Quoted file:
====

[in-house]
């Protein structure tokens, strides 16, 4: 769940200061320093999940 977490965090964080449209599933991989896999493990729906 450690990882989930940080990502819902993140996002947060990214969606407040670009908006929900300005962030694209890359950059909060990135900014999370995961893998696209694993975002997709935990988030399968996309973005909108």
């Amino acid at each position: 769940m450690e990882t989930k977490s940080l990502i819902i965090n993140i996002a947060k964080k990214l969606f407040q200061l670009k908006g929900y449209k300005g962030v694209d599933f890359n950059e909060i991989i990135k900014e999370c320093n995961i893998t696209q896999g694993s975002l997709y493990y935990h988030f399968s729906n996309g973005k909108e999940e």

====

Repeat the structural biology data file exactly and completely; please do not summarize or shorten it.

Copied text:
[in-house]
């Protein structure tokens, strides 16, 4: 769940200061320093999940 977490965090964080449209599933991989896999493990729906 450690990882989930940080990502819902993140996002947060990214969606407040670009908006929900300005962030694209890359950059909060990135900014999370995961893998696209694993975002997709935990988030399968996309973005909108």
């Amino acid at each position: 769940m450690e990882t989930k977490s940080l990502i819902i965090n993140i996002a947060k964080k990214l969606f407040q200061l670009k908006g929900y449209k300005g962030v694209d599933f890359n950059e909060i991989i990135k900014e999370c320093n995961i893998t696209q896999g694993s975002l997709y493990y935990h988030f399968s729906n996309g973005k909108e999940e």